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Empowering women farmers

A mechanization catalogue for practitioners








  • as customers of mechanization service providers - reducing their drudgery, and freeing up time for resting or opting for other social or economic activities;
  • as operators of machinery and equipment or staff of a mechanization hiring services business - offering their service to others to earn an income;
  • as entrepreneurs managing their own mechanization hiring services agribusiness - providing a service for other farmers and generating revenue.
The goal of this catalogue is to promote and support women’s access to sustainable agricultural mechanization as operators and/or managers. It lists and provides information on market-tested machinery and equipment for crop production and post-harvest operations. This catalogue highlights the potential for smallholder farmers, including women, to earn an income via mechanization hire service. The information for each machine or equipment includes:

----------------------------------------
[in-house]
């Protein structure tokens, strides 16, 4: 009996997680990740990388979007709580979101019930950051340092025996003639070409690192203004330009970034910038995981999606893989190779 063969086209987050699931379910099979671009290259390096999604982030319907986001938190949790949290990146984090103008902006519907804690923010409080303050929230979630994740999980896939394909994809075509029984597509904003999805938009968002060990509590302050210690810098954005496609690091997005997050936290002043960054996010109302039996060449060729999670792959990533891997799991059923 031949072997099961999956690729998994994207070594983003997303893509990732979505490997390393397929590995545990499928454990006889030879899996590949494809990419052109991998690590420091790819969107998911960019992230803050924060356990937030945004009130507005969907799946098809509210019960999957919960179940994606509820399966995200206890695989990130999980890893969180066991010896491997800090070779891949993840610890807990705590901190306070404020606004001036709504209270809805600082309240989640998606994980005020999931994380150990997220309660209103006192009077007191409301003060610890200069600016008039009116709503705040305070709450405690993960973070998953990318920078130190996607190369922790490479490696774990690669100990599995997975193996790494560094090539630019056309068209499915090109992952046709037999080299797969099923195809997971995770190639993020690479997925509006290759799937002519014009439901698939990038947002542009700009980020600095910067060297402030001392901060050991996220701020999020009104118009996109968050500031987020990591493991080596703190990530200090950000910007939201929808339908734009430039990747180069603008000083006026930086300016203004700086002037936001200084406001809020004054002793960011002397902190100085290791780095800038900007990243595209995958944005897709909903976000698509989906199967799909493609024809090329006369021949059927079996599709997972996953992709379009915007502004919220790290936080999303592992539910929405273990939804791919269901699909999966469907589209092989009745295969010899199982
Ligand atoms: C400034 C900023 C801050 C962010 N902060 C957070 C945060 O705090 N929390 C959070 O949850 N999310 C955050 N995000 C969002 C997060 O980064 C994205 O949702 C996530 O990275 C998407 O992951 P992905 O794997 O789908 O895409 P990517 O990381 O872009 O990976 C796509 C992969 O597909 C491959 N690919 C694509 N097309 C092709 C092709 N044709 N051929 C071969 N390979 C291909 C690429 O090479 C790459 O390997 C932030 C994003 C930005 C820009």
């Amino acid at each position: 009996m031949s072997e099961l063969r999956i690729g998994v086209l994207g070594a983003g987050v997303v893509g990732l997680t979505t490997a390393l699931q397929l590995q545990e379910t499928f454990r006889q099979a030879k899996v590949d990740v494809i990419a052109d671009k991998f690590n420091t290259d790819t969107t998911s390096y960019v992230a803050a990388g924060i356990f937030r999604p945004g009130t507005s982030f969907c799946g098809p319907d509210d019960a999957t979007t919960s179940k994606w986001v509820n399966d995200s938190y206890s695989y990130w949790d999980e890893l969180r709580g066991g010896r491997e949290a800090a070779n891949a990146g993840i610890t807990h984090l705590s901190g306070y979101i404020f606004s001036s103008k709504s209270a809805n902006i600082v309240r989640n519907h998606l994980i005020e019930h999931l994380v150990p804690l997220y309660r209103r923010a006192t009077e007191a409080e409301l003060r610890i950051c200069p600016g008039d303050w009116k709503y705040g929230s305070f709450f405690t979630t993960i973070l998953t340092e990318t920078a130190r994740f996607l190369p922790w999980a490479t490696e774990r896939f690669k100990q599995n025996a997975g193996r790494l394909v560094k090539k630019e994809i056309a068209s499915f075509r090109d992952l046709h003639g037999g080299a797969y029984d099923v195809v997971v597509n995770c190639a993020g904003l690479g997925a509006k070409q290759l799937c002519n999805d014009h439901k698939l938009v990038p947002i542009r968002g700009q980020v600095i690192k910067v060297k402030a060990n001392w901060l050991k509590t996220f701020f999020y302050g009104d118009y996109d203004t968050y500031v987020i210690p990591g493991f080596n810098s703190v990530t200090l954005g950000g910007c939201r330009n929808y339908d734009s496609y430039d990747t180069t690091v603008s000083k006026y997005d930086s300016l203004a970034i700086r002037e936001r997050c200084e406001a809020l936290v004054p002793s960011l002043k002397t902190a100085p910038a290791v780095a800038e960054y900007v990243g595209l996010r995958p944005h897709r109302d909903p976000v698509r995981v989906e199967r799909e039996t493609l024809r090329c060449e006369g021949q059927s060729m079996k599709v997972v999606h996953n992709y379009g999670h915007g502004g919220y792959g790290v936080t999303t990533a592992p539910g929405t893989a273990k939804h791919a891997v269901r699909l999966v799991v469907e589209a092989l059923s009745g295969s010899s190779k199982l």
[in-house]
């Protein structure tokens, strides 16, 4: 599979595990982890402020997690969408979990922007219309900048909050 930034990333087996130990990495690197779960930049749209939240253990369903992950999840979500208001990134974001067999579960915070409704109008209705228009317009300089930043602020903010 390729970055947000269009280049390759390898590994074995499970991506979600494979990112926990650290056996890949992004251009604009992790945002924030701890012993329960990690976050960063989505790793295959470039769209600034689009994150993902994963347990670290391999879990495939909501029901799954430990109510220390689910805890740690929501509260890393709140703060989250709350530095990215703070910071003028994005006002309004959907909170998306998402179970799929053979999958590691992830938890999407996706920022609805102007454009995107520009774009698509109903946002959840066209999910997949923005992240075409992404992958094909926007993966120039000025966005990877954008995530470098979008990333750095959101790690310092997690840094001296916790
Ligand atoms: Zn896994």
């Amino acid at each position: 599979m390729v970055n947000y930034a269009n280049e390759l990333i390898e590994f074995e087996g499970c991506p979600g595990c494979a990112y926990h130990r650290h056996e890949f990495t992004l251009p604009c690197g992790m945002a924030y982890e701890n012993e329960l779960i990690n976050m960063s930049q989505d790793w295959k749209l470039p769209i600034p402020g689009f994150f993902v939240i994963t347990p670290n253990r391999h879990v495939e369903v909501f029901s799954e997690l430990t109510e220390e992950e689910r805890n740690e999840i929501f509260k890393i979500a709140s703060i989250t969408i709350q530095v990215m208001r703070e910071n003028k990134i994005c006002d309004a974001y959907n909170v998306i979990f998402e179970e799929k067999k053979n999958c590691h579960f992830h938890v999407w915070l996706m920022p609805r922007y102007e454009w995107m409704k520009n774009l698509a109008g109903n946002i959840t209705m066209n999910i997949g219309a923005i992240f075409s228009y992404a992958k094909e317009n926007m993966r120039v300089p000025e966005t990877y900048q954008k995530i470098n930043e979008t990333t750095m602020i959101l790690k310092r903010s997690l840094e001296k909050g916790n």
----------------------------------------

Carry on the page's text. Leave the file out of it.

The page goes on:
• its function
  • its main features
  • what it is suitable for
  • its technical specifications (key features only)
  • where to buy
  • its pictures.
The target audience includes extensionists, gender experts, agricultural engineers, government officials, donors, micro-finance institutions, and implementing partners seeking to:
  • promote inclusive agricultural mechanization interventions;
  • reduce women’s drudgery and improve the efficiency of tasks they perform;
  • address gender issues in agriculture;
  • support economic opportunities for women as entrepreneurs.



Justice, S., Flores Rojas, M. & Basnyat, M. 2022. Empowering women farmers -  A mechanization catalogue for practitioners. Rome, FAO.




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    Women farmers and sustainable mechanization